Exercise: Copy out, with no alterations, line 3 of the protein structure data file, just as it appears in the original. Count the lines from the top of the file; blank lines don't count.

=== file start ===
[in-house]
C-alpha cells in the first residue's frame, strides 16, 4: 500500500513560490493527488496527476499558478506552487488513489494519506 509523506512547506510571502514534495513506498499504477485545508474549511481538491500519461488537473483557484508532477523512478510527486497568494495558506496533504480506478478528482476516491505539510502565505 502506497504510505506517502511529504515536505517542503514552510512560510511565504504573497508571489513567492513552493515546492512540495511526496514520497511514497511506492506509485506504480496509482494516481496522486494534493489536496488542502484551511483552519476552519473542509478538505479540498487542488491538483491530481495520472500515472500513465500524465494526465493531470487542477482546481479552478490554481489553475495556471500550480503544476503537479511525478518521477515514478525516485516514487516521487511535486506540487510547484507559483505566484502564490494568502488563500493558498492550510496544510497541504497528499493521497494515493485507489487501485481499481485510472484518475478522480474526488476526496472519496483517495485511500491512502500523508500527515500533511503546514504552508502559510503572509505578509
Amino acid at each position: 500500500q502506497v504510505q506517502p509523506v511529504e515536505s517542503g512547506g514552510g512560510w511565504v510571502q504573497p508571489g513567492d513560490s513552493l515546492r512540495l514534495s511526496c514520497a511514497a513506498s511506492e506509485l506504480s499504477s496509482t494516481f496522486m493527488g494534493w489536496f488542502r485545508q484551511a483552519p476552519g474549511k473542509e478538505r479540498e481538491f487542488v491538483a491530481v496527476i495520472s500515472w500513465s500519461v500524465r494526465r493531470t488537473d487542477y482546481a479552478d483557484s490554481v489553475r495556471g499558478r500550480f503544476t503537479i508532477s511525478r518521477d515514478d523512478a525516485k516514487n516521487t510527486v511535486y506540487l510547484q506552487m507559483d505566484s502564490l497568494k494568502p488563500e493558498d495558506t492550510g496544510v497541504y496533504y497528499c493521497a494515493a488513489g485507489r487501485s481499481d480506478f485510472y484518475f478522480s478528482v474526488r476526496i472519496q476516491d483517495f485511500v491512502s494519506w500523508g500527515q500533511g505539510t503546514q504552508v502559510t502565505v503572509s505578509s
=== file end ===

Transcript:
Amino acid at each position: 500500500q502506497v504510505q506517502p509523506v511529504e515536505s517542503g512547506g514552510g512560510w511565504v510571502q504573497p508571489g513567492d513560490s513552493l515546492r512540495l514534495s511526496c514520497a511514497a513506498s511506492e506509485l506504480s499504477s496509482t494516481f496522486m493527488g494534493w489536496f488542502r485545508q484551511a483552519p476552519g474549511k473542509e478538505r479540498e481538491f487542488v491538483a491530481v496527476i495520472s500515472w500513465s500519461v500524465r494526465r493531470t488537473d487542477y482546481a479552478d483557484s490554481v489553475r495556471g499558478r500550480f503544476t503537479i508532477s511525478r518521477d515514478d523512478a525516485k516514487n516521487t510527486v511535486y506540487l510547484q506552487m507559483d505566484s502564490l497568494k494568502p488563500e493558498d495558506t492550510g496544510v497541504y496533504y497528499c493521497a494515493a488513489g485507489r487501485s481499481d480506478f485510472y484518475f478522480s478528482v474526488r476526496i472519496q476516491d483517495f485511500v491512502s494519506w500523508g500527515q500533511g505539510t503546514q504552508v502559510t502565505v503572509s505578509s